The Chinese New Year was celebrated with our Key Stage 3 pupils on Monday Morning. Bi Xiaojun (Esther) explained to the pupils the cultural background to the Chinese New Year festival and Liu Shi Hai  gave some martial arts demonstrations to add some drama to the occasion. It was a most informative and enjoyable assembly.

The text below was written by Xiaojun (Esther) which explains the festival further.


The Chinese New Year is the most important festival in China, and traditionally observed by the Chinese in the country. Today, overseas Chinese have brought it to different parts of the world.

It is believed, in Chinese culture, that spring is the season of the beginning as it is the time when the trees and grass start to grow, the flowers bloom, and it therefore should be the first season of the year. So the Chinese New Year is also called Spring Festival.

As is known to many, different animals represent Chinese years. This tradition can be traced back more than 2,000 years, when people had no idea how old they were, because they didn’t know which year they were born into, and how many years had passed. The legendary Jade Emperor decided to make use of animals to mark different years. After a competitive race, 12 animals were chosen. They are Rat, Ox, Tiger, Rabbit, Dragon, Snake, Horse, Goat, Monkey, Roosters, Dog and Pig, one followed by another. When the 12 animals are used up, the next round began again starting with Rat. 2014 was the year of Horse, this year is the year of Goat.

The Chinese word for year is “Nian”, named after a mean and horrible beast, who would attack people in the village the last day of a year. Almost all the traditions related to Chinese New Year celebration is based on how people fight against the beast. People noticed that the beast, like many wild animals, was afraid of fire. Red, the color of fire is seen everywhere on the festival. Red rhyming couplets are pasted on door frames, red paper cuttings on windows. Children wear new clothes (mostly red) as a symbol of a new year. The most festive moment is the midnight of the New Year’s Eve, when people all over the country have fire crackers at same time. It’s not hard to imagine how loud it could be, in fact it is normally so deafening that people would not be able to hear each other even though when they talk face to face. Fire crackers are introduced to the celebration, because the beast was scared of the loud noise. When girls fancy the new clothes for the new year, the boys are more keen on the fire crackers. One more thing that children are excited about is the money they get from the parents or other older family members. This is dated back to the time when people tried every means to drive away the evil monster “Nian”. Legend goes that once an old wise man put some money under the pillow of the children on the New Year’s Eve. When midnight came, the money sparkled with light, which kept the children safe from the monster. From then on, people would give children money, usually wrapped up in the red envelope, wishing them a safe and happy new year.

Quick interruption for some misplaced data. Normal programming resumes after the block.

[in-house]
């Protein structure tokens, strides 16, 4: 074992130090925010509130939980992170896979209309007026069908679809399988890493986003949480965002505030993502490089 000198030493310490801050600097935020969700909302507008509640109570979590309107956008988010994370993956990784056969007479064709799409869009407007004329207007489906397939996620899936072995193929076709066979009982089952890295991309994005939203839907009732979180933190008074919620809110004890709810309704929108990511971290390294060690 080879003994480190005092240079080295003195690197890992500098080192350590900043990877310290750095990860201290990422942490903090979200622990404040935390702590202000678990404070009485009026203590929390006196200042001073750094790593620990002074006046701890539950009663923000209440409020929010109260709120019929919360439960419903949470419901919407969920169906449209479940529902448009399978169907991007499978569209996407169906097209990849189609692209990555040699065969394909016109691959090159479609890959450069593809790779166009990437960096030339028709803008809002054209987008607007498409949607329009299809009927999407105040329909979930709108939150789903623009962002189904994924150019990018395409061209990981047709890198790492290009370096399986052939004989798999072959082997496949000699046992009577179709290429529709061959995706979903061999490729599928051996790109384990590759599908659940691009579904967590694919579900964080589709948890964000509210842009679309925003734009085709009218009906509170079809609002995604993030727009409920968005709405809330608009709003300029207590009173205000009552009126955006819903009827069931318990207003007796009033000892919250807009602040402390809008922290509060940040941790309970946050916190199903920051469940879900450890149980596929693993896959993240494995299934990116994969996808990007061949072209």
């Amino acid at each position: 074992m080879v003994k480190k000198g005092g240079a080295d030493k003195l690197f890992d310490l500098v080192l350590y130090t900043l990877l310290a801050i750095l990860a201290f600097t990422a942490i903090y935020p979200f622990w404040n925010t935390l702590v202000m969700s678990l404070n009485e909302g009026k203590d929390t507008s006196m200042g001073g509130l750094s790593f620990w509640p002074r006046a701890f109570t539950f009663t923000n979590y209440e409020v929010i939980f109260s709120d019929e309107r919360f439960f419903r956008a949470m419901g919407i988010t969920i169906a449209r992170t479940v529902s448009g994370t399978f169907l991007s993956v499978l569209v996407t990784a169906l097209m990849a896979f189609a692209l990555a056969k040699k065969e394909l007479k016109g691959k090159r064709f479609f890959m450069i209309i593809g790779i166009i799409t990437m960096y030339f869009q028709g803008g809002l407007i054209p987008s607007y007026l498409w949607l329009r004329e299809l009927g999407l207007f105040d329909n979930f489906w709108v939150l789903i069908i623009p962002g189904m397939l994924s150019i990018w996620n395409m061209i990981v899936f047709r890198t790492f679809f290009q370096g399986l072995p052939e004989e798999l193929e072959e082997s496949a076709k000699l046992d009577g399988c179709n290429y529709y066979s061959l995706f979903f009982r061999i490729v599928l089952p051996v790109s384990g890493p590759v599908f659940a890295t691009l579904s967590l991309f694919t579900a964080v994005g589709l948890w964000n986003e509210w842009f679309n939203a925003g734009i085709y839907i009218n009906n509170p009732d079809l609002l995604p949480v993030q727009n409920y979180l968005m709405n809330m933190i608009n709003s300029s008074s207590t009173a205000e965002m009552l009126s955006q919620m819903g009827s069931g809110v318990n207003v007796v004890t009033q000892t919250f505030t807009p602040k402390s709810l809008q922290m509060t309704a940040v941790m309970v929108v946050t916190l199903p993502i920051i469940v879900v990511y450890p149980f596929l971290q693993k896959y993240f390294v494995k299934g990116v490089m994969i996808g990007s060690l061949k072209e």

In Chinese culture, food is considered the most important thing, each traditional festival is normally accompanied with a certain kind of special food. Dumpling (jiaozi) is specifically for the Spring Festival.

China didn’t use to have 24 hours in one day. Instead, there were only 12 hours, making 2 hours one traditional Chinese hour. The time round midnight, 23:00—1:00 is the hour “Zi”. Midnight of the New Year’s Eve is the time when people cross over from the old year to the new, in Chinese “jiao”. Hence the food is named “jiaozi”. Fish is often served on the dinner table on the festival. As fish (yu) in Chinese is pronounced the same as “surplus”, having fish implies that when one year is over, we will not only manage to make the ends meet, but also have something left, in other word having more than just enough.

The Chinese New Year’s Day changes every year. It can be in January or February. It is so because the days of traditional festivals are in accordance with the Chinese traditional calendar, lunar calendar which is based on the observation of the moon. The beginning of a month is when we see a new moon, while the middle of the month is when the moon is round. Chinese New Year lasts 16 days, the last two days are Lantern Festival when people have lion dancing or dragon dancing to celebrate the first full moon in a year. The lively performances not only highlight, but also end the long Spring Festival.